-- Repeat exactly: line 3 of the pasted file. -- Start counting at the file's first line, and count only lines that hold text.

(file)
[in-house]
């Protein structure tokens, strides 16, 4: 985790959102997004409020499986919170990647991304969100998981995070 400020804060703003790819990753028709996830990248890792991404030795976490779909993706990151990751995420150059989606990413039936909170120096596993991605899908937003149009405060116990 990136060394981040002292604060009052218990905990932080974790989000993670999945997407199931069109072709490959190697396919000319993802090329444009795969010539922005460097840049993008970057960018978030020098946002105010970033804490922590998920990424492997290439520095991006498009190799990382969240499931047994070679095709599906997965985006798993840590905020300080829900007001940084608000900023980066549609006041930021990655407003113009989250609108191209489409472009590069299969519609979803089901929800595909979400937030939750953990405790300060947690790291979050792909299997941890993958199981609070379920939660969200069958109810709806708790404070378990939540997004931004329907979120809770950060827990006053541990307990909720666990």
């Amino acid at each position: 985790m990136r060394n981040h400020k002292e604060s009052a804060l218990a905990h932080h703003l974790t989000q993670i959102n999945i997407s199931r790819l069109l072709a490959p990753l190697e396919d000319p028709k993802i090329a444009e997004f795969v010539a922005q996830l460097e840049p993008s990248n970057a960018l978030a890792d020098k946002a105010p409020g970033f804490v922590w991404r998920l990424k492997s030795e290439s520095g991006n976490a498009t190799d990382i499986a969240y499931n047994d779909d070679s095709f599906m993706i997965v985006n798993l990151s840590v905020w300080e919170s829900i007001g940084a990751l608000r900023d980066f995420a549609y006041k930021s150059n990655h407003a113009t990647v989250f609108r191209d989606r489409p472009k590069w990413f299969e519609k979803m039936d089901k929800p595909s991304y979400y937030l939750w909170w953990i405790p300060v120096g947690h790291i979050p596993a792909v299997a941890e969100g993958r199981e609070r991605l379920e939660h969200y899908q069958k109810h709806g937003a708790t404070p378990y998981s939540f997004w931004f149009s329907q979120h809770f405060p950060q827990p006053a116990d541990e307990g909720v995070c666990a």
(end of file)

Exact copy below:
């Amino acid at each position: 985790m990136r060394n981040h400020k002292e604060s009052a804060l218990a905990h932080h703003l974790t989000q993670i959102n999945i997407s199931r790819l069109l072709a490959p990753l190697e396919d000319p028709k993802i090329a444009e997004f795969v010539a922005q996830l460097e840049p993008s990248n970057a960018l978030a890792d020098k946002a105010p409020g970033f804490v922590w991404r998920l990424k492997s030795e290439s520095g991006n976490a498009t190799d990382i499986a969240y499931n047994d779909d070679s095709f599906m993706i997965v985006n798993l990151s840590v905020w300080e919170s829900i007001g940084a990751l608000r900023d980066f995420a549609y006041k930021s150059n990655h407003a113009t990647v989250f609108r191209d989606r489409p472009k590069w990413f299969e519609k979803m039936d089901k929800p595909s991304y979400y937030l939750w909170w953990i405790p300060v120096g947690h790291i979050p596993a792909v299997a941890e969100g993958r199981e609070r991605l379920e939660h969200y899908q069958k109810h709806g937003a708790t404070p378990y998981s939540f997004w931004f149009s329907q979120h809770f405060p950060q827990p006053a116990d541990e307990g909720v995070c666990a």